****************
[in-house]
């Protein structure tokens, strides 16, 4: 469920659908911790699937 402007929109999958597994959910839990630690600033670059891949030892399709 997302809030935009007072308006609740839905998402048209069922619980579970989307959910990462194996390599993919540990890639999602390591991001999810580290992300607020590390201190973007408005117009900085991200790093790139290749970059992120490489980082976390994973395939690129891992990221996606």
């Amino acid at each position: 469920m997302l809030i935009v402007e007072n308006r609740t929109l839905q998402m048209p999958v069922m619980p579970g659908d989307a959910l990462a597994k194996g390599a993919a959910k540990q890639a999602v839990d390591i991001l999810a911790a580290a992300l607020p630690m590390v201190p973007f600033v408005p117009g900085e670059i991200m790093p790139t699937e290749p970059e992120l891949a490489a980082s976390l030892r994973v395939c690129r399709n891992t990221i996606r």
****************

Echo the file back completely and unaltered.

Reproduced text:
[in-house]
């Protein structure tokens, strides 16, 4: 469920659908911790699937 402007929109999958597994959910839990630690600033670059891949030892399709 997302809030935009007072308006609740839905998402048209069922619980579970989307959910990462194996390599993919540990890639999602390591991001999810580290992300607020590390201190973007408005117009900085991200790093790139290749970059992120490489980082976390994973395939690129891992990221996606």
């Amino acid at each position: 469920m997302l809030i935009v402007e007072n308006r609740t929109l839905q998402m048209p999958v069922m619980p579970g659908d989307a959910l990462a597994k194996g390599a993919a959910k540990q890639a999602v839990d390591i991001l999810a911790a580290a992300l607020p630690m590390v201190p973007f600033v408005p117009g900085e670059i991200m790093p790139t699937e290749p970059e992120l891949a490489a980082s976390l030892r994973v395939c690129r399709n891992t990221i996606r």